By on May 21, 2015

2016 Honda Pilot Elite

With the 2016 Pilot leaving the assembly line starting Thursday, Honda continues its progress toward more SUVs and crossovers over passenger cars.

According to American Honda sales boss John Mendel, 49 percent of the automaker’s U.S. production consists of SUVs and crossovers, and could go further depending on the growth rates between passenger car and light-duty truck markets, The Detroit Bureau reports.

The increase is being aided by Honda’s Lincoln, Ala. factory, where the Pilot, Odyssey and Acura MDX are assembled. The facility is expected to produce 120,000 Pilots annually once production is at full bore, and will begin production of the second-gen Ridgeline in the near future. Mendel says the factory has “some upside potential” as more new product and capacity comes online.

In addition, Honda’s new plant in Celaya, Mexico is helping the automaker enter the U.S. subcompact crossover market with the introduction of the HR-V, whose competitors include the Jeep Renegade and Chevrolet Trax.

Mendel says Honda is looking for more opportunities to expand, though the search for so-called “white space” may diminish over time, prompting the automaker to seek better fortunes over “an incremental 5,000 units of sales.”

[Photo credit: Honda]

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16 Comments on “Honda Continues Shift Toward SUVs, Crossovers With 2016 Pilot Production...”

  • avatar

    That crossover screams Mitsubishi, I have to remind myself it’s a Honda. Also the article title makes one assume they are going to read about Honda either introducing another crossover, or dropping a car.

    Honda isn’t shifting to crossovers (they make no SUVs), consumers are switching to crossovers.

    Crossovers and SUVs are historically more normal than cars; how we ended up in a competition to see how far we could test the knees and hips of people with low to the ground cars, makes you wonder.

    • 0 avatar

      “Crossovers and SUVs are historically more normal than cars.”

      Only if your history goes back to 1954.

      • 0 avatar

        “Only if your history goes back to 1954.”

        Actually, no. Earlier cars were also quite a bit higher off the ground, but they were also more dictated by available technology than current cars. The “norm” of low-slung sedans occurred in the the 60s-90s…but before that it was quite different.

      • 0 avatar

        Have you ever climbed into a early 20th century automobile? Definately didn’t sit on the ground, neither did the horse drawn carriages before that.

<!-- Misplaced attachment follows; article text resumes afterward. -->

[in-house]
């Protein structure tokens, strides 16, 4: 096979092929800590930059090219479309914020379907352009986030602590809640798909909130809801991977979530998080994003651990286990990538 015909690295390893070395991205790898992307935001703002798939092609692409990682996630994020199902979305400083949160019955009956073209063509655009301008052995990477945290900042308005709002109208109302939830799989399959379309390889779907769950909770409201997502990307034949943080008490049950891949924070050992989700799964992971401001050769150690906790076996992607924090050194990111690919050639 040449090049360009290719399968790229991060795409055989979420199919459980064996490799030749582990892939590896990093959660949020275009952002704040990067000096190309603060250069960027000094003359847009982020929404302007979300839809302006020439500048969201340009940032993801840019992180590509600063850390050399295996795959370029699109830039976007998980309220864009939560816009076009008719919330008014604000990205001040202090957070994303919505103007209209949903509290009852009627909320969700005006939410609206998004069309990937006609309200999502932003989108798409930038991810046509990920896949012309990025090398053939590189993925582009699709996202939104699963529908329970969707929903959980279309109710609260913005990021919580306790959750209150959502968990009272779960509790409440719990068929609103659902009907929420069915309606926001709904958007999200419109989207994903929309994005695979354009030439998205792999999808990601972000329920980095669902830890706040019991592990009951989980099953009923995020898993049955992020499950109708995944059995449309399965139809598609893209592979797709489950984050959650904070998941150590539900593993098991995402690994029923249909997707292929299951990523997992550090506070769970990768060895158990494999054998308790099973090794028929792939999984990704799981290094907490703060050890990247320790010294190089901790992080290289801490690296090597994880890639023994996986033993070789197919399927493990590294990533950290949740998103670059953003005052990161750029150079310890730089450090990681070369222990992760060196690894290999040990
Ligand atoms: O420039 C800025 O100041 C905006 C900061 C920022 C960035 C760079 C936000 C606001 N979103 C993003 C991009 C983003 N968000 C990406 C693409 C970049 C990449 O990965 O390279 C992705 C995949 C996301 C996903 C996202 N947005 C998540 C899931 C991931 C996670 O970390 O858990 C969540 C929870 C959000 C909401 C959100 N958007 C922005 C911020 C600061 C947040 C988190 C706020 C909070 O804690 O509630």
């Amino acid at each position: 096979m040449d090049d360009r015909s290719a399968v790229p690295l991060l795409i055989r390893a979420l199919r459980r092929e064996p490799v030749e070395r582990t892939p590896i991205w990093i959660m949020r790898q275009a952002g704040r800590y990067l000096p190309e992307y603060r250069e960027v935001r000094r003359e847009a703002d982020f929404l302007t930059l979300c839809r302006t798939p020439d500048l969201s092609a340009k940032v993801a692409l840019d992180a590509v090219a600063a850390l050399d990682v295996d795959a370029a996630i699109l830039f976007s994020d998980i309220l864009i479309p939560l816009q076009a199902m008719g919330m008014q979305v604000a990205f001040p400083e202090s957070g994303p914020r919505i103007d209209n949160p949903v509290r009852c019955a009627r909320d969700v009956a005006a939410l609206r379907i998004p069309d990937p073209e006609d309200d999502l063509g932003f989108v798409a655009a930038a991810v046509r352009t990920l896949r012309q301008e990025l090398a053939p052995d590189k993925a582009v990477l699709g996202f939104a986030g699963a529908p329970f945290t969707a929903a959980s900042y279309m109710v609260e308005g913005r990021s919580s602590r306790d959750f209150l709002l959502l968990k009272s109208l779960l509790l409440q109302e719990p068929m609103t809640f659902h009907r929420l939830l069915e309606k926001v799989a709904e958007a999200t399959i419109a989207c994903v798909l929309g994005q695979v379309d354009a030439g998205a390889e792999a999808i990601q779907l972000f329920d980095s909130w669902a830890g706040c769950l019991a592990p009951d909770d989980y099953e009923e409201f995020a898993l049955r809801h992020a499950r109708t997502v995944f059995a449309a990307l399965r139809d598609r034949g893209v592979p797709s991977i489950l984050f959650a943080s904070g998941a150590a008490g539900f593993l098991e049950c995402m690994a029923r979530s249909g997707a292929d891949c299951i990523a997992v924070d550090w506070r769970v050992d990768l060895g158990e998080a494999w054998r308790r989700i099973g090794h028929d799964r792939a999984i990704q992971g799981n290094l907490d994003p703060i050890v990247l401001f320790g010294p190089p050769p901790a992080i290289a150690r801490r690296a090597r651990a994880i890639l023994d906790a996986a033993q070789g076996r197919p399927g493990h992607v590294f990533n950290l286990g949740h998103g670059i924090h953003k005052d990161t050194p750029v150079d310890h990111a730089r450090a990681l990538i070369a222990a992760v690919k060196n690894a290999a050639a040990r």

• avatar

    CUV are profitable and buyers expect quality, so they can and will be made in the US. Except the HRV, that’s not profitable enough to build in the US, so the labor must be performed in Mexico.

    I still won’t buy a Mexican-built vehicle.

    • 0 avatar
      SCE to AUX

      Given the cost of transportation, local manufacture for the local market is often attractive today. That’s why so many ‘foreign’ mfrs have their plants in the US – not for quality reasons. Quality is mostly built into the design now, and doesn’t derive so much from the labor.

      I no longer care much about the country of origin – and neither do most US consumers any more.

      You really can’t back up your concerns about Mexican-built quality.

      • 0 avatar

        I think most of a vehicle’s quality is the quality of the parts. If the subcontractors send you leaky pumps, squeaky bushings or half dead batteries then the best factory assemble won’t help.

      • 0 avatar

        Agreed on Mexican build quality, there is nothing to suggest that models built in Mexico are of lower (assembly) quality than those built elsewhere.

        • 0 avatar

          For people who won’t buy Mexican built cars, you are just denying yourself a well built car. I had a PT Cruiser, built in Saltillo, Mexico. I drove it for ten years and had no major problems with it. Water pump and cam belt change at ninety thousand miles, were basically it. Much different than some of the GM pieces of garbage that I owned over the years. If you won’t buy Mexican, you are giving some other person a chance at a well built car.

        • 0 avatar

          But they don’t cost the consumer any less, where is the incentive?

  • avatar
    SCE to AUX

    With this move, Honda may find themselves moving down the CAFE ladder soon.

  • avatar

    OMG that new Pilot is glorious! It’s my 3rd gen CRV on steroids. I was all set to hate it for losing its squareness but damn!

  • avatar

    Looks like a blatant copy of the (now) 4-year old Santa Fe…

    Way to go Honda…

  • avatar
    Jeff S

    Crossovers are the hottest selling vehicle and there is more profit selling a crossover than sedans. Honda is smart to exploit the crossover segment. I like the new Pilot, it is much less boxy than the outgoing model.

  • avatar

    Waiting for Honda to design something that isn’t so bland and/or have some design element that is bizarre/ungainly (aside from the Accord coupe).

    Taking it for granted that the new Pilot has improved upon the areas that needed improvement that it will continue to be a big seller for Honda, but was hoping for something more from the design dept.

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